This has not been a banner year for the Student Association at GW, and in particular for the Finance Committee. With charges of racism earlier in the year involving the South Asian Heritage Celebration, the Action Bronson debacle (an event which the SA co-sponsors every year along with Programming Board), and now controversy over the FY2017 budget allocation, confidence is justifiably low in the organization that is supposed to be representing and advocating for GW students.
For the upcoming fiscal year, the SA Finance Committee has changed its policy for allocating the over $1 million that they are given to distribute to student organizations. Under the new policy, less money has been awarded directly to the organizations. In its place, more money will be made available down the line in the form of co-sponsorships given through the SA.
“The bottom line is that these new budgetary policies are harmful to student organizations and that the committee has come across as demeaningly paternalistic in their dealings with these organizations and their leaders.”
First off, let me say that I do not envy the job of the SA Finance Committee. There is no way that they can please everybody with their budget allocations, and it is completely understandable that not every organization can get all of the money that they request given the limited resources available. On top of this, the committee has done an excellent job keeping student orgs informed about the changes to budget processes and has explained how they evaluate each and every proposal, line item by line item.
As the leader of a student org with a substantial budget, I sat through meetings that adequately prepared me for the task of submitting a budget to them, and I was not surprised when my org was awarded less than what we had asked for. However, simply explaining their policies does not get the SA off the hook. The bottom line is that these new budgetary policies are harmful to student organizations and that the committee has come across as demeaningly paternalistic in their dealings with these organizations and their leaders.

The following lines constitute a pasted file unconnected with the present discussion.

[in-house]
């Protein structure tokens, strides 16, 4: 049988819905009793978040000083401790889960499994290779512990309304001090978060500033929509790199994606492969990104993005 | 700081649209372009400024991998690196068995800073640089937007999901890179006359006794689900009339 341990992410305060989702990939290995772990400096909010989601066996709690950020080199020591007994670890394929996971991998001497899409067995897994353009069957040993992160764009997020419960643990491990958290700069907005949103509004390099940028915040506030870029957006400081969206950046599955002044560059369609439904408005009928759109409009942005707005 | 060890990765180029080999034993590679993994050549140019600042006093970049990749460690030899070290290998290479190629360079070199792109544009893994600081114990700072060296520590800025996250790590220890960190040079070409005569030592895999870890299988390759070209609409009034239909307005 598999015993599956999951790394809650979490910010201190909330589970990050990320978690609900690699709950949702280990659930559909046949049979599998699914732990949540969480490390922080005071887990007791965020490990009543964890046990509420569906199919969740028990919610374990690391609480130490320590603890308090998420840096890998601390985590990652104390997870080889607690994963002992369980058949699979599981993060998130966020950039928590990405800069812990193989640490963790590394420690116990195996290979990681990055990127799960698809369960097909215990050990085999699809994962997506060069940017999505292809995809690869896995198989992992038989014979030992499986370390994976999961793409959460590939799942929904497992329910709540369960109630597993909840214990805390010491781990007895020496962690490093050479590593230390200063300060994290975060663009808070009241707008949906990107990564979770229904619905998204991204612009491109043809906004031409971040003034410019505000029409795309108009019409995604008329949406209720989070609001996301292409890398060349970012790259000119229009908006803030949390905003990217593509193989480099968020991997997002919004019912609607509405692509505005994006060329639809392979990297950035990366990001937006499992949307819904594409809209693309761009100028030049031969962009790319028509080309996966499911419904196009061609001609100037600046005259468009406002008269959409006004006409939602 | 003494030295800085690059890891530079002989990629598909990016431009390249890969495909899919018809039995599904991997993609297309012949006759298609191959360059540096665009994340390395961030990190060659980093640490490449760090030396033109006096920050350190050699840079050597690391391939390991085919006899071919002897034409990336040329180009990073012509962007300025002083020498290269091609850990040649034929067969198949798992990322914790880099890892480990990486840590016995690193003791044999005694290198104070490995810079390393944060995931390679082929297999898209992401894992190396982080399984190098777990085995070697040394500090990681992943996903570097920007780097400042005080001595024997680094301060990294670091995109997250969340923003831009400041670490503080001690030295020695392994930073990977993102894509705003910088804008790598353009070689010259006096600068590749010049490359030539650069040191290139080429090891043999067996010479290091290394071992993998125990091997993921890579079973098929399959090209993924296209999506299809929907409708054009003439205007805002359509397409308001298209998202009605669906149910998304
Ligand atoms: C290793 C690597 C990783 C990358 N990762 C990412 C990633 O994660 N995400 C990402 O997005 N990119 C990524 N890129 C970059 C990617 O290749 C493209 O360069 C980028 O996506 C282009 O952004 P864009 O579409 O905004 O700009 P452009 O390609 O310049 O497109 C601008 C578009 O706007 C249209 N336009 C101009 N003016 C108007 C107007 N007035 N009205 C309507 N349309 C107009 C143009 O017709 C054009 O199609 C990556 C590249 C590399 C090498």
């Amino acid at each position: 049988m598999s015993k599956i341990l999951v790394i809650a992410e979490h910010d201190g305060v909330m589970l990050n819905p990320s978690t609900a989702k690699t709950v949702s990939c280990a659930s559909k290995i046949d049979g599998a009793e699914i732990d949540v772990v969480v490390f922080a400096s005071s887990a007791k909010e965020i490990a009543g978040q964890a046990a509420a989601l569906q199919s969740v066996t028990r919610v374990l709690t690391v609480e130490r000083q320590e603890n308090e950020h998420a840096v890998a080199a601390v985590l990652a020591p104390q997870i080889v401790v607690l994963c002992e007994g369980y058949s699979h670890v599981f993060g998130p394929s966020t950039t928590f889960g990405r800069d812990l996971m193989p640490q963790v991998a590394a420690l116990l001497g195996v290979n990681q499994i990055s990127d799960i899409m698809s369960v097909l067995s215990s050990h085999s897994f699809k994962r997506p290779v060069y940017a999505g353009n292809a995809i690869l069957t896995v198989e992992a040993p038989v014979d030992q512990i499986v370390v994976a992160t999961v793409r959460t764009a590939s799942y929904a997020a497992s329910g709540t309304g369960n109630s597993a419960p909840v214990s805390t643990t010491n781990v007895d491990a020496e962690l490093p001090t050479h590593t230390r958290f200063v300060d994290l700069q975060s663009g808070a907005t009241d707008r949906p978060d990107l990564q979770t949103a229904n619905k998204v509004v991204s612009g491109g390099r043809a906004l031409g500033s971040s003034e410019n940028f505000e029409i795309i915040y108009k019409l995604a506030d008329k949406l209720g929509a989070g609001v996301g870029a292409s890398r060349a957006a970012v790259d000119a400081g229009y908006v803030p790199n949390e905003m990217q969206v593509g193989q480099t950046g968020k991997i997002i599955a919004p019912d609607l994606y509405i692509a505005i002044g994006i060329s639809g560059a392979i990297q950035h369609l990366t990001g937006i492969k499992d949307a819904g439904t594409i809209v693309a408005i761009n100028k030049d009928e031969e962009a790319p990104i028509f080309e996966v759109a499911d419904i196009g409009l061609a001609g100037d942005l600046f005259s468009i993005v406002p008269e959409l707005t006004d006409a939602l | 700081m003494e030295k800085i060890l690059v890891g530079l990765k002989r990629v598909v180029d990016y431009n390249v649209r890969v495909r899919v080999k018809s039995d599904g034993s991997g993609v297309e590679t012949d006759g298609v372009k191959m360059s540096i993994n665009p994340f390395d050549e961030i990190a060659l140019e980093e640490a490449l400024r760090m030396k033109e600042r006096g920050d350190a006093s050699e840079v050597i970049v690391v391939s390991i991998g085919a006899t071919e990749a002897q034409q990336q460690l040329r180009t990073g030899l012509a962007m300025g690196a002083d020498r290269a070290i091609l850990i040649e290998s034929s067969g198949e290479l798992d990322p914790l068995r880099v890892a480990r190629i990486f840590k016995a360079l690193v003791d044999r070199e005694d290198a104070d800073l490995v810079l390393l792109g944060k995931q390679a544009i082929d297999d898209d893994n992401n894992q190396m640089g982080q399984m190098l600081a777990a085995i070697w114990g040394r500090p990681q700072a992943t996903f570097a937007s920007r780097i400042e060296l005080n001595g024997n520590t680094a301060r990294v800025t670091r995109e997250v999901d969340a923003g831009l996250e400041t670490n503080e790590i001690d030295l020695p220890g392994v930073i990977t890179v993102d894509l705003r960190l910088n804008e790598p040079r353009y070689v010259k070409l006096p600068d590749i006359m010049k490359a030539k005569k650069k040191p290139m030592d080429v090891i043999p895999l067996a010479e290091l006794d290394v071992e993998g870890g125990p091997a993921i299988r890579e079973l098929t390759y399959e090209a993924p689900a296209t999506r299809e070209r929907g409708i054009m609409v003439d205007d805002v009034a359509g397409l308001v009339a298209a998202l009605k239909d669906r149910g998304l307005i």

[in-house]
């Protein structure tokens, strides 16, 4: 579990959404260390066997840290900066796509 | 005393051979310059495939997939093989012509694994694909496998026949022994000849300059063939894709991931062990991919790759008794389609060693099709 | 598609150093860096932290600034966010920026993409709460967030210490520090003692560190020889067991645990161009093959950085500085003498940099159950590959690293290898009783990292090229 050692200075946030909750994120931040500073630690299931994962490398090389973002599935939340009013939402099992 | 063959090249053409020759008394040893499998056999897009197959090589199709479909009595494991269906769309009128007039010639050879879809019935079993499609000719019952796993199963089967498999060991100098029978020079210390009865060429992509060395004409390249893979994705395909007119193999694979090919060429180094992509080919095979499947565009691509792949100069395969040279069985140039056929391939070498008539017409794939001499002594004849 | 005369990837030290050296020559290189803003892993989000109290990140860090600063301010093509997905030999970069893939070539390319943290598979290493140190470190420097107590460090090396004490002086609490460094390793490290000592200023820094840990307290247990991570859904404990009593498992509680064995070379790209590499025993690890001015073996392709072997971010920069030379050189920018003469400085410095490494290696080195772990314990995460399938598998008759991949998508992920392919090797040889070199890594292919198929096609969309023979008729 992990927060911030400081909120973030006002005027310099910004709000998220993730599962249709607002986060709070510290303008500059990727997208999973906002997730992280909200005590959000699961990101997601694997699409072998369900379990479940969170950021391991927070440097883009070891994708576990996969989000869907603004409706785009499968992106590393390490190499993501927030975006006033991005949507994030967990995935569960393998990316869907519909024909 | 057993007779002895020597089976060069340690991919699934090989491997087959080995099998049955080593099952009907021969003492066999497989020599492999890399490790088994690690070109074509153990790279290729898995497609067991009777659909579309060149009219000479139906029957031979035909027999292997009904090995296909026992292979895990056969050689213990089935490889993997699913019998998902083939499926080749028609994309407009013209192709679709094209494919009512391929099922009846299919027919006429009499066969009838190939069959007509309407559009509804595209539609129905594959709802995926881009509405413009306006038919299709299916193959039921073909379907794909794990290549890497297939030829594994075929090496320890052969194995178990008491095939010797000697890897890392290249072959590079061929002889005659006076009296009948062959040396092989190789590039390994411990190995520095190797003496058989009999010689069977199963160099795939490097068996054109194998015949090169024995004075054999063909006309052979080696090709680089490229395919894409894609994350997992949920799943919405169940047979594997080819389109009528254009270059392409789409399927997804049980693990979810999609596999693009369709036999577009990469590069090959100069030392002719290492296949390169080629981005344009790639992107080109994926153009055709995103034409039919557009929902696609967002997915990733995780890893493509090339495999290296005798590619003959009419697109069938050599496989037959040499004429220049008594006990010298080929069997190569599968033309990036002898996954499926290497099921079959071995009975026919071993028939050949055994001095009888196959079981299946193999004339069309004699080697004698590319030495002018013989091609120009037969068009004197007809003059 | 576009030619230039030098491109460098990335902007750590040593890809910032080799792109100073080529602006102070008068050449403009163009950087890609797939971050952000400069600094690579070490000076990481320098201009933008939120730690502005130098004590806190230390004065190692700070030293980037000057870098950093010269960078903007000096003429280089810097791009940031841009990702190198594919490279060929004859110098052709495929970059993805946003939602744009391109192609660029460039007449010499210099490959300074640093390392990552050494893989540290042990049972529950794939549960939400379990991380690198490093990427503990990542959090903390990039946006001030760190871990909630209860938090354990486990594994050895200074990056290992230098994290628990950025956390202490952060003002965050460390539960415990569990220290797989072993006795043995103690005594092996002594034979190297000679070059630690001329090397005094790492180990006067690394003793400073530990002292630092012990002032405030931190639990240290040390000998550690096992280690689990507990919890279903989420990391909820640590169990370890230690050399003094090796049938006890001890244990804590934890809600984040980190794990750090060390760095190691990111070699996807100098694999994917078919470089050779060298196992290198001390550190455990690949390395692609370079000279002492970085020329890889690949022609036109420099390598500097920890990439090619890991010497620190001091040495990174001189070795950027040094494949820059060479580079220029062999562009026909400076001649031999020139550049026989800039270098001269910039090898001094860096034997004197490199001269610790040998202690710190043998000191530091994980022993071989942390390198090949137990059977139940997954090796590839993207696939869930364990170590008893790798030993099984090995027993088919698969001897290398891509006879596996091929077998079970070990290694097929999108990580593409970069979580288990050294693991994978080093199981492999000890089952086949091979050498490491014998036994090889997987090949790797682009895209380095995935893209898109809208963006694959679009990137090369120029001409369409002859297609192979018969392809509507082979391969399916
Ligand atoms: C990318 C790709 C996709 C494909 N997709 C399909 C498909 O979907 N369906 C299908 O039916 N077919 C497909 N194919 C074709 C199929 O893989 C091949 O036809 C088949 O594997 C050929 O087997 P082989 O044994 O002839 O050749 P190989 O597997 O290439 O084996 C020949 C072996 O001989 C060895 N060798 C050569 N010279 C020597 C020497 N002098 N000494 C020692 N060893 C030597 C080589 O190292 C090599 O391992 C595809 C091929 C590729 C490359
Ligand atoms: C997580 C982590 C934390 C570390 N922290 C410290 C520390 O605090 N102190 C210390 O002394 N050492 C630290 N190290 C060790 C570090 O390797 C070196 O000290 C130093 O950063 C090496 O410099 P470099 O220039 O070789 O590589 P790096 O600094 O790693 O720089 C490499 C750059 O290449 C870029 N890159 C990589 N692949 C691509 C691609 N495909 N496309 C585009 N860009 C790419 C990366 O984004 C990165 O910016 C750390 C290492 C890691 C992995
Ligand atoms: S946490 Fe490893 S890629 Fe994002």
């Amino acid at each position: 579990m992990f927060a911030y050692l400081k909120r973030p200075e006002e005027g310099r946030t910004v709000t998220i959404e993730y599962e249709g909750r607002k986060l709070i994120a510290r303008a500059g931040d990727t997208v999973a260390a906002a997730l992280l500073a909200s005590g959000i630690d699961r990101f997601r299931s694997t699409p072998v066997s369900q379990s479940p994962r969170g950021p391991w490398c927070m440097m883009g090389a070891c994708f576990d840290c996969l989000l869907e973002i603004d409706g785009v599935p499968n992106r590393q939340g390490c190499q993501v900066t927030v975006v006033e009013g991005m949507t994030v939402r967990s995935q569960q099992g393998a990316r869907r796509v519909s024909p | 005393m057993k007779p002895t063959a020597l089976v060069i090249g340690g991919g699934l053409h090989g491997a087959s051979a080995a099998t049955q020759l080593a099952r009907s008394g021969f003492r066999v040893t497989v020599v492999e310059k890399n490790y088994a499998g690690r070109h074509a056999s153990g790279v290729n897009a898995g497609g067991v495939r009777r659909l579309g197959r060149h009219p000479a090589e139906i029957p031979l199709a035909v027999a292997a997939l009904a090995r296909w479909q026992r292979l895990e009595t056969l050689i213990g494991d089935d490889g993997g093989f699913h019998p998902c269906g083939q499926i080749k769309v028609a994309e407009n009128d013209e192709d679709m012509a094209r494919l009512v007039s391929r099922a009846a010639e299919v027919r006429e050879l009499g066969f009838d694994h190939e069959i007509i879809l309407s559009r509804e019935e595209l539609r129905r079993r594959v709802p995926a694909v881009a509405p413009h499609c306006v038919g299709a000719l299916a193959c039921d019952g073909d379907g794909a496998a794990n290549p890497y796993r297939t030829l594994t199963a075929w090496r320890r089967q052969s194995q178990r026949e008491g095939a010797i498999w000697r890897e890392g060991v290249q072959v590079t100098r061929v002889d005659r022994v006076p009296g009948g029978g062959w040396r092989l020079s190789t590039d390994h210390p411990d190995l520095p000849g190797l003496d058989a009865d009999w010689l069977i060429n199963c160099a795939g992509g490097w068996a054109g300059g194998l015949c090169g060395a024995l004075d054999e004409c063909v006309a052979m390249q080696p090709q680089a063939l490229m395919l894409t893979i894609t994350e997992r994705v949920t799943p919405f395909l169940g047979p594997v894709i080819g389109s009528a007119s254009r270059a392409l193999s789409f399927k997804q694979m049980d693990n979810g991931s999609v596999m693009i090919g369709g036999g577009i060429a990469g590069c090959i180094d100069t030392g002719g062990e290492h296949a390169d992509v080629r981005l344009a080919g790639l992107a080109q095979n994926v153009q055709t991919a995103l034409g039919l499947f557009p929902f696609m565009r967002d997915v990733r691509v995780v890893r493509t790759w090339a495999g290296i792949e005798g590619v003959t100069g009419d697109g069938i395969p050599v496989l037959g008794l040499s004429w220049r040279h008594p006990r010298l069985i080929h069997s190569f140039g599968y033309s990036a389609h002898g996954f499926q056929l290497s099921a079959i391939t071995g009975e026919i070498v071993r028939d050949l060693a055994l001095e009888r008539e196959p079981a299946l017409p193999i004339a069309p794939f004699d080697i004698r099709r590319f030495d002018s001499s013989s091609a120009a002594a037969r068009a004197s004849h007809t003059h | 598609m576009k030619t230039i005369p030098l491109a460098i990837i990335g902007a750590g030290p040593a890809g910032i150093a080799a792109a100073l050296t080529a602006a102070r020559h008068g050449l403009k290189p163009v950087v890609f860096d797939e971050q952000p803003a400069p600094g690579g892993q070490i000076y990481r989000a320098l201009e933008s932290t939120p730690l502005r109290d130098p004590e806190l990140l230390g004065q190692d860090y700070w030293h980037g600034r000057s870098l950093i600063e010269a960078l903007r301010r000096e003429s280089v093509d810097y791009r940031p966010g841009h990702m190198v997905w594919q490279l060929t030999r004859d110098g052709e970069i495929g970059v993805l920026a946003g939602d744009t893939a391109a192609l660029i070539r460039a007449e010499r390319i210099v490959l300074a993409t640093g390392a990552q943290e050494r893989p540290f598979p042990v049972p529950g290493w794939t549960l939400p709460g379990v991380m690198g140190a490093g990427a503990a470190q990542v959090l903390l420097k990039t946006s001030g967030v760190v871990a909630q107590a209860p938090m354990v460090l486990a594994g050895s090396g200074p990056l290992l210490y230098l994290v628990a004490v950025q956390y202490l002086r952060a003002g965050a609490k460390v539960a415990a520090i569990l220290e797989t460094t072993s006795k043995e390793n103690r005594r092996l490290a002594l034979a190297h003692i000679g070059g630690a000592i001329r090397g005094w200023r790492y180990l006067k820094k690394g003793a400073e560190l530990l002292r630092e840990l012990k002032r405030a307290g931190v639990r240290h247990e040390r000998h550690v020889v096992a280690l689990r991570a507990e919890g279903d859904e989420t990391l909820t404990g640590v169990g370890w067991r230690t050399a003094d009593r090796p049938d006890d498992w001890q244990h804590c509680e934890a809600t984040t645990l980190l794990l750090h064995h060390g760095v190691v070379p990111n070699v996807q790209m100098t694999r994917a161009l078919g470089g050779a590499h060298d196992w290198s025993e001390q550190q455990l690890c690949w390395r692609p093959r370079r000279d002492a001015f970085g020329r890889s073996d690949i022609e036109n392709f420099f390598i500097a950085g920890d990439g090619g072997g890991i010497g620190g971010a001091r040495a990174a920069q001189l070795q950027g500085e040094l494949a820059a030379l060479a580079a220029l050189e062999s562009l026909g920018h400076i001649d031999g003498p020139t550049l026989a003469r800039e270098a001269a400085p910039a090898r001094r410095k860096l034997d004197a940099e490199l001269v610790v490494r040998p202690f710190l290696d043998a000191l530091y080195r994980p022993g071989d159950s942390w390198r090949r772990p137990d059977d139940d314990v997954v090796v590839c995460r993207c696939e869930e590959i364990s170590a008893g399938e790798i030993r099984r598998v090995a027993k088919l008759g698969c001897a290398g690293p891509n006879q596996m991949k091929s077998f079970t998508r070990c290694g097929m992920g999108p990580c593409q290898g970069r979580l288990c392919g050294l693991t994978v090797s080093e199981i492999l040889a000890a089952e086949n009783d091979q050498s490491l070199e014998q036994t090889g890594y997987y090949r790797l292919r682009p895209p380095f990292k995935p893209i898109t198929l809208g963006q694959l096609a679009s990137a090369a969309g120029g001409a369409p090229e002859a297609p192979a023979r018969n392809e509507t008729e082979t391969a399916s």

“If the Finance Committee really wants to be an asset to GW students, they should alter their allocations procedures to empower student organizations and not themselves.”
How do the new policies hurt student orgs? Obviously, being awarded less money is a burden, and the SA knows this. But they counter by saying that the money is available down the line once organizations have specific requests to present to them regarding co-sponsorships. However, these co-sponsorships are not a guarantee for any organization. Without knowing for certain what is in their budget for a specific event, organizations are incredibly limited in their planning capacity. They cannot negotiate with guest speakers, food providers, venues or any other services they might require with any sort of leverage as they will need to request further funding to make the event a reality.
Add to this the fact that the Finance Committee is determining funding to give based on the “essentialness” of an event to an organization’s identity, and you can see how student orgs, in particular multi-cultural student orgs, would feel belittled. After all, it is the organizations themselves, and not the SA, who form their own identities. Furthermore, with the limits on student org funding, and the SA Finance Committee having the power to decide which events should constitute how it forms its identity, there is little incentive for organizations to innovate and create new events or to expand their horizons.
So, all of this being the case, why would the Finance Committee change their budget allocations procedures? In a recent interview with The Hatchet, the chair of the Finance Committee, Paden Gallagher, justified this change saying that organizations will have a clearer picture of their needs as events get closer, and this is true. But it also further increases the power that the SA has over these student orgs. Through not giving organizations money that they’re entitled to in the first place by withholding over $300,000 meant for student organizations, they create an environment where they become a grand benefactor down the line.
Here to save the day, the SA gives out money that could have, and should have, been awarded in the first place through their own co-sponsorships. Sure, these co-sponsorships offer money to the orgs, but they also allow the SA to create a façade that they are actively engaged in student life, when in reality they are merely acting as a financial middle man for the University bureaucracy. Put simply, it helps their brand.
Apparently, this brand is more important to the SA than actually being a resource for the student organizations that they are supposed to be helping. If the Finance Committee really wants to be an asset to GW students, they should alter their allocations procedures to empower student organizations and not themselves.
This is a guest article from a GW student who wished to remain anonymous. The opinions expressed do not necessarily reflect the view of The Rival at GW, The Rival network, or any of its affiliates.